New Houston Rap

Highs & Lows, According to DJ XO & Tony Del Freshco

DJ XO in last year's "Ridin' Dirty" video.
DJ XO in last year's "Ridin' Dirty" video. YouTube
The funniest thing about trends is that they of course have an interesting life span. A decade ago, rap had entered this weird phase where rappers would prefer they be called rock stars, even though some rappers weren’t even stars to begin with. People implemented heavier guitar work, club singles began filtering in Nirvana and wallet chains and wears fresh out of Thrasher magazine. Was it as egregious and annoying as people picking up the Iron Maiden font and throwing it on distressed T-shirts? Not really, but it was damn close. Ultimately the phase died, but still, it existed, and as with most trends, we let it bloom before it wore out its welcome.

This year, like any before it, is going to be a weird proving ground for local hip-hop. Different lines to success have been carved out. More artists are finding that the niche things that make them great will eventually lead them somewhere outside of the abyss. And two of those people who have managed to figure out themselves long before other aspects got in the way are DJ XO & Tony Del Freshco.

For a number of reasons, XO and Freshco are complete opposites. XO was the one last year who managed to take a rather hypnotic anthem nationwide. And because it was released near the very end of 2015, a lot of Reloaded got ignored. A shame, mainly because the tape featured a strong guest verse from Propain and XO mixing up club-fare R&B with hazy atmospherics. The goal for XO, at least on a minor level, was to land a song that took him beyond a favorable Soundcloud page. It worked and in a world where certain acts are still attempting to find middle ground between singing and ego-driven braggadocio, XO is comfortable behind that wheel; at times, too comfortable.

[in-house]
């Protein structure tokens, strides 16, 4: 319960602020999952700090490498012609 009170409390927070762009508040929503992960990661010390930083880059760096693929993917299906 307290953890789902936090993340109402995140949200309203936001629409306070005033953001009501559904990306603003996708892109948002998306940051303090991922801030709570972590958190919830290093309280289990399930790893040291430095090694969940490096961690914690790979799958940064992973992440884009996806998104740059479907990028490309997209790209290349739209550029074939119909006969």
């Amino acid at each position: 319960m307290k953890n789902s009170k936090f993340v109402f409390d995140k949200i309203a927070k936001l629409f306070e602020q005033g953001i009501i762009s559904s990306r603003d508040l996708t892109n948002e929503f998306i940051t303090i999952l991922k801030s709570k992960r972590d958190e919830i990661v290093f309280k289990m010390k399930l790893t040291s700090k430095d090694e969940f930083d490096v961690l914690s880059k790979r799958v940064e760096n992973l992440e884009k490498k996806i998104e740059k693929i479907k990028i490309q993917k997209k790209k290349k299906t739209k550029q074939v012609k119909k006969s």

A few days after the new year, XO released YL2, the sequel to his Young Legend. Bet you didn’t even know Young Legend came out less than six months ago. Bet you also didn’t know it was mostly produced by XO as a placebo of late-night cruise music dressed as R&B. Propain returns for “My City” along with GT Garza. Same for Sosamann for “Neva Be the Same” and “Can I." Deadend Redd and Jas also find space to contribute on the 12-track project. The immediate question everybody who hasn’t followed XO with trained intent will ask you is, “Is there another hit single on this?” The answer to that is, “Why are you immediately searching for hits as opposed to enjoying the whole thing and picking favorites?”

The main rule of thumb in XO’s world is to keep it playa. At all costs. Pulling up to the club with your gas tank on E but you know your car? Keep it playa. Know what you can do when off a fifth or more of Henn? Keep it playa. Flip a bit of Travis Scott’s “Pick Up the Phone” for a sex ode on “Skirt”? Keep. It. Playa. If there were an analytic or statistical measure on the idea of “keep it playa," XO probably would come somewhere near the top. Almost Aaron Rodgers-like in terms of “keeping it playa."

On “Neva Be the Same,” XO and Sosamann attempt to re-create the energy of “Off the Lot,” albeit with a much slower, deliberate pace. The both of them can reflect on times being broke versus their current situations, a running theme in XO’s world. He wants to enjoy a lifestyle, plus the spoils and the sex that come with it. He’ll never stop looking back at what could have been for a boy from Alief — foreign cars, girls liking you for the smallest of reasons, so on and so forth. On “Stylin’,” the SWV/“Weak”-sampling track near the end of the tape, XO admits he didn’t mean to stunt on ’em or make the girls moist. He spends the glut of YL2 stacking platitudes for himself and by the end, when he’s climbing on top of “Ball & Parlay” samples to do it one more time, he’s got Propain and GT Garza to finish it. How long has Pro been at it? “Since Paul Wall was wearing braids,” he affirms. Garza agrees, still trying to move a mile a minute even when the rest of the world is slow around him.